The second approach is to set aside part of the garden as a perennial wildflower meadow (below). In planning and maintaining this meadow I have followed best practise as laid out by various experts in creating pollinator-friendly spaces and I am delighted with the results.

I started with a grassy slope and simply didn’t cut it for the first summer. In the autumn I had it cut and thoroughly raked. This is an important step – if you leave the cutting in the grass it fertilises or enriches it, and what you want is soil that is as impoverished as possible.

Above, from the top: Oxeye Daisy; Field Wood-rush; Cat’s-ear

The following summer I just let it grow and it seemed to flourish with all sorts of grasses coming up, as well as Knapweed, Oxeye Daisies, thistles, Sheep’s-bit, Ribwort Plantain, White and Red Clover, Cat’s-ear, and lots of Bird’s-foot Trefoil.

Above, from the top: Red Clover; White Clover; Bird’s-foot Trefoil; Sheep’s-bit; A Painted Lady Butterfly and a Bumblebee on Knapweed

That autumn I had it cut and raked again but this time I introduced the only intervention that the meadow has received. Once the grass was cut and raked I broadcast Yellow Rattle seeds (bought from wildflowers.ie which guarantees to only sell native Irish seeds). Yellow Rattle (below) is a magical wildflower. It parasitises on the roots of the grasses, thinning them out and creating more bare patches where wild seeds can land and germinate. Although it does grow in the wild in West Cork it would be hard to find and harvest enough seed for my meadow.

We have lots of birds who visit our garden but I had never seen pigeons there until I sowed the Yellow Rattle. It was like a shout went out, and they descended in flocks, pecking away at all my precious seeds, with me inside banging on the windows or racing out to chase them away. I needn’t have worried too much – they left enough seeds to have a really good showing the following spring. They self-sow readily and I have now had two seasons of Yellow Rattle working away to reduce the tough grass roots.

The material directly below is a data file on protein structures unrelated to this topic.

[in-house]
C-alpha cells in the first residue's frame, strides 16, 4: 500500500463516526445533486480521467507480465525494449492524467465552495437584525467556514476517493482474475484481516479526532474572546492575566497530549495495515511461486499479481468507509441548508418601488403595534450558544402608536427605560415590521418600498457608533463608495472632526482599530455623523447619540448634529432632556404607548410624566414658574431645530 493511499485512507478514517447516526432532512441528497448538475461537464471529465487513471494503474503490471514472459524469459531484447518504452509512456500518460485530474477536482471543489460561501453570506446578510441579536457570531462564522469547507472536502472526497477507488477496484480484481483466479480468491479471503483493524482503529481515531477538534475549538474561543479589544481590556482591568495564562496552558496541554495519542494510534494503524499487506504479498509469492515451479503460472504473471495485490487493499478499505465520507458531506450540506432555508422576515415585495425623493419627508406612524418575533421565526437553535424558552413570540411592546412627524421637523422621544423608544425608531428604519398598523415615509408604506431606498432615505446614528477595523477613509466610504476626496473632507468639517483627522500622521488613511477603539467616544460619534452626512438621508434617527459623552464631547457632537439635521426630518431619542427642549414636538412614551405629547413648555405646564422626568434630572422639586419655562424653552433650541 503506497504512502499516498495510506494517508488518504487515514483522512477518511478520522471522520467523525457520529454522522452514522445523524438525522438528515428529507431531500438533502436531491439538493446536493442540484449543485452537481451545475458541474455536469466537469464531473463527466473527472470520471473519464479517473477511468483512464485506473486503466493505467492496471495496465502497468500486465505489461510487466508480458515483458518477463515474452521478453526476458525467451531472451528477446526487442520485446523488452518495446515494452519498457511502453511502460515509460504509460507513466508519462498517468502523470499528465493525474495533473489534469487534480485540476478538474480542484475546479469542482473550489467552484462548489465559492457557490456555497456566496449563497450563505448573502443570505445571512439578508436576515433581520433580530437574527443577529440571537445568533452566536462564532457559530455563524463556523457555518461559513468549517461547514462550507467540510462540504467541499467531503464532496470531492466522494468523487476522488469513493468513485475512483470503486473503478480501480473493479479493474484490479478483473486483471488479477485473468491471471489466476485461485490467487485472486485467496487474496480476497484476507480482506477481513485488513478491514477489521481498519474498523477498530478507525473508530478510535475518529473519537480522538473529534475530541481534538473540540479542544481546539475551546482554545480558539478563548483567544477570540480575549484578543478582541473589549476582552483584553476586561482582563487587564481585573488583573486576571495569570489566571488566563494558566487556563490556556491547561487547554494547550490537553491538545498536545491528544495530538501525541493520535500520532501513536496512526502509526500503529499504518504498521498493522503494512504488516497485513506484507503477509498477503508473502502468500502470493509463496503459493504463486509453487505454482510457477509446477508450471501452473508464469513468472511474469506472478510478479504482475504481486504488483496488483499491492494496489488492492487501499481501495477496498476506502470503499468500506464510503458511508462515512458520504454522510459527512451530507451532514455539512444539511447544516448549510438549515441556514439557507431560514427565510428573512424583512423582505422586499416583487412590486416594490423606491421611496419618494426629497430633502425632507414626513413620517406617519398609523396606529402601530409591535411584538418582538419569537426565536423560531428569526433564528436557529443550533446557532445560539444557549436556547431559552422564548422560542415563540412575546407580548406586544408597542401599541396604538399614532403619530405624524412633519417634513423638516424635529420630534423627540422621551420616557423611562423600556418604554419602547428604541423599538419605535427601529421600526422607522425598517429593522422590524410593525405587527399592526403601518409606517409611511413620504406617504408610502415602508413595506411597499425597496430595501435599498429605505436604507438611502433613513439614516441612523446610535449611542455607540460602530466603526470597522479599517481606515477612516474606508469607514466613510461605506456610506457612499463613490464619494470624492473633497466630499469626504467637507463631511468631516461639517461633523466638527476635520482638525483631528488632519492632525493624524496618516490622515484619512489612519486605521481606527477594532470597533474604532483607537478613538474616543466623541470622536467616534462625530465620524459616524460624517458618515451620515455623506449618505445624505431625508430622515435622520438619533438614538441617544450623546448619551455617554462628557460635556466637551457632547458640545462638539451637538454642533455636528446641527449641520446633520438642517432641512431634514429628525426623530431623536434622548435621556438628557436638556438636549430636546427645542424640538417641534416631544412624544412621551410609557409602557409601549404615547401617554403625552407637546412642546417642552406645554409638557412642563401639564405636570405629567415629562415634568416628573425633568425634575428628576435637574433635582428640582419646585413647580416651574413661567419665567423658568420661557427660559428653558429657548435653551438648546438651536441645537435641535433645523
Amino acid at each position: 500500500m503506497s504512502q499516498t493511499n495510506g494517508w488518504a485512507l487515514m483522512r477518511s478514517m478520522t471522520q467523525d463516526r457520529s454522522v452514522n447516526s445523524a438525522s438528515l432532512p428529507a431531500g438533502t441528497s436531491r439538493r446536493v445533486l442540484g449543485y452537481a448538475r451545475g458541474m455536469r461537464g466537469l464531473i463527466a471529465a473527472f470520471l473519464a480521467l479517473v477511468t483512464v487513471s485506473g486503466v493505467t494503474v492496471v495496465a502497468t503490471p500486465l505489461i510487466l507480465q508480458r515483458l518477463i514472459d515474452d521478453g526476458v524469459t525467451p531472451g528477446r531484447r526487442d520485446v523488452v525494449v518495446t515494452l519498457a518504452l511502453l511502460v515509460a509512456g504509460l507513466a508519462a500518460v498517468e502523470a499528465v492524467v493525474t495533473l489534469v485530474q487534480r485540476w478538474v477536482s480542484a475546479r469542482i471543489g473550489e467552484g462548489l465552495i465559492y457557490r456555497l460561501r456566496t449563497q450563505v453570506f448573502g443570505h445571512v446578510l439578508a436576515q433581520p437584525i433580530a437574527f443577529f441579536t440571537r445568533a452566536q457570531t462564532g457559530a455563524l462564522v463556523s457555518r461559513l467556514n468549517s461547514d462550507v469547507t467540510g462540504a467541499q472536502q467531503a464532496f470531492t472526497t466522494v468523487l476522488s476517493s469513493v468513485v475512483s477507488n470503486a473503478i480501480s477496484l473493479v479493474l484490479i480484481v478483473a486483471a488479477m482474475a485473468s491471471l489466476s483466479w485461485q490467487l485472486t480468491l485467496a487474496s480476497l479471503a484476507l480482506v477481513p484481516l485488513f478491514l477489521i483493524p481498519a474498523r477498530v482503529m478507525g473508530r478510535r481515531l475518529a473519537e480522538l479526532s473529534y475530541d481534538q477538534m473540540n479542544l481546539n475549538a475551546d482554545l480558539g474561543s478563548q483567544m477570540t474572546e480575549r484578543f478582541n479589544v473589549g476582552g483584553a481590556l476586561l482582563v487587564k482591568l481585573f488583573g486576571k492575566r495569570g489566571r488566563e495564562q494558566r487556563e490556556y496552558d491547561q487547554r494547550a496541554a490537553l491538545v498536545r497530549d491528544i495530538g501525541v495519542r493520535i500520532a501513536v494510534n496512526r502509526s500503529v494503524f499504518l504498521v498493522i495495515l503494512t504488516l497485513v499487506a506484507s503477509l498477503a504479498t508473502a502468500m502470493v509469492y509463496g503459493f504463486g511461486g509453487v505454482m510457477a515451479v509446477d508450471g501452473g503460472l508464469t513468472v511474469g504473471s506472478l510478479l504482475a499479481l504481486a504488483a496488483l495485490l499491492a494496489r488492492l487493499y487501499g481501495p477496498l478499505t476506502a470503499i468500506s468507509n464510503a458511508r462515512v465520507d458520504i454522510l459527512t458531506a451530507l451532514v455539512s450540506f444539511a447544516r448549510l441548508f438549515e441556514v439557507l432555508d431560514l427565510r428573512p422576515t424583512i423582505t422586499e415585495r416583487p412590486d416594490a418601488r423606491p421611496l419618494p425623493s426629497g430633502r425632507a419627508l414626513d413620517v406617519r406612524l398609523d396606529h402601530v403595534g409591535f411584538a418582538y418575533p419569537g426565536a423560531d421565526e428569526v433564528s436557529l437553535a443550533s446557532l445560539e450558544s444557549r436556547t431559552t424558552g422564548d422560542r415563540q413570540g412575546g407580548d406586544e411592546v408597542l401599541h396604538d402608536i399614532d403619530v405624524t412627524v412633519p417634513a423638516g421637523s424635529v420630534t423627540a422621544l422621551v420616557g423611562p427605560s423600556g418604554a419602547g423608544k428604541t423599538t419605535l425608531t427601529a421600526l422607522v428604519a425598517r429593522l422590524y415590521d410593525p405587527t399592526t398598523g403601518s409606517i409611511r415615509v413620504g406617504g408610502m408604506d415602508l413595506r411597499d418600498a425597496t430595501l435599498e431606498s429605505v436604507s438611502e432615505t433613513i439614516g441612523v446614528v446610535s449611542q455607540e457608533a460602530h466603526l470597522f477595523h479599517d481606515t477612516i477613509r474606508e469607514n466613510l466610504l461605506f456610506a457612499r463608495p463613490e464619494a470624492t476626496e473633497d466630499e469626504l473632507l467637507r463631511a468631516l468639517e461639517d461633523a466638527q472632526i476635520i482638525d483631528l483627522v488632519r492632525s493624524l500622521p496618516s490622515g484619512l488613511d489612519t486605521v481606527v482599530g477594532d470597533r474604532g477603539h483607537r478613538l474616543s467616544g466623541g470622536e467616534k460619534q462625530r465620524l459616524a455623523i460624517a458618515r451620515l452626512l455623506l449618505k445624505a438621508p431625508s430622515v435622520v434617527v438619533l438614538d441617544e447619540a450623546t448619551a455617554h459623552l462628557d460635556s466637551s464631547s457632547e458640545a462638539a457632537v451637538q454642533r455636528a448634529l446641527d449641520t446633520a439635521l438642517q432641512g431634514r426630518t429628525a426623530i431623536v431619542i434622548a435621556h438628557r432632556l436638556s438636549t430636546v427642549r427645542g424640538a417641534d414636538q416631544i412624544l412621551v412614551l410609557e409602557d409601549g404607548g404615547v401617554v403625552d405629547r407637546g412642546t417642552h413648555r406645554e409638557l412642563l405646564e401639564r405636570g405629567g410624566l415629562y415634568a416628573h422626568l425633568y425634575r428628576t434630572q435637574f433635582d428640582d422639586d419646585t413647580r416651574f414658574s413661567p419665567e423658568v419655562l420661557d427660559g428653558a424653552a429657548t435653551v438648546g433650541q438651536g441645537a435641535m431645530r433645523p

Above: I still have lots of grass, of course – an amazing variety – and a vast extent of Ribwort Plantain

I said above this was the only intervention I have made in the meadow, but now that I think of it I have also dug out some large dock plants as it does tend to take over. I have since read that this may have been the wrong things to do as its almost impossible to get all the roots.

Above, from the top: Navelwort; Lady’s-mantle; Knapweed about to emerge; Common Ramping-fumitory; Common Milkwort

We have a gravel driveway, rock walls, a stone terrace with steps, and a small patch of trees and ivy and all provide habitat for wildflowers (above) that spring up unbidden from time to time, some welcome (like Corn Spurrey and the Sharp-leaved Fluellen which is an endangered species) and some not so welcome (like the Verbena bonariensis that is fast becoming a ‘possibly invasive’ species).

Above, from the top: Sharp-leaved Fluellen; Verbena bonariensis; Corn Spurrey

You’ve probably seen photographs of annual wildflower meadows (as opposed to my perennial meadow) full of brilliantly coloured poppies, cornflowers and corn marigolds. What they don’t tell you about these kinds of meadows is that firstly they are a lot of work and have to be re-done every year and secondly that you have to be really careful where you get the seeds as many companies sell imported mixes (marketed as ‘bee-bombs’, for example) which do not serve our native insects well and which have the potential for introducing invasive species. My friend Jack has done a brilliant job on his annual meadow, sowing only native seeds from Sandro Caffola at Wildflowers.ie and the results are spectacular (below).

It takes a bit of a mindset change to see beauty in a perennial wildflower meadow and an acre of land where wildflowers are prioritised. Accustomed as we are to equating a well-mown lawn with tidiness and good management, it might be difficult to look at an expanse of Daisies, Cat’s-ear and Autumn Hawkbit and Smooth Sowthistle (all of which look more or less like dandelions), Bird’s-foot Trefoil and Self-heal and not see ‘weeds’ and neglect.

Above from the top: English Stonecrop; Self-heal; an uncommon white form of Self-heal

But that shift in our perspective? We all need to make it now, if we want to save our pollinators.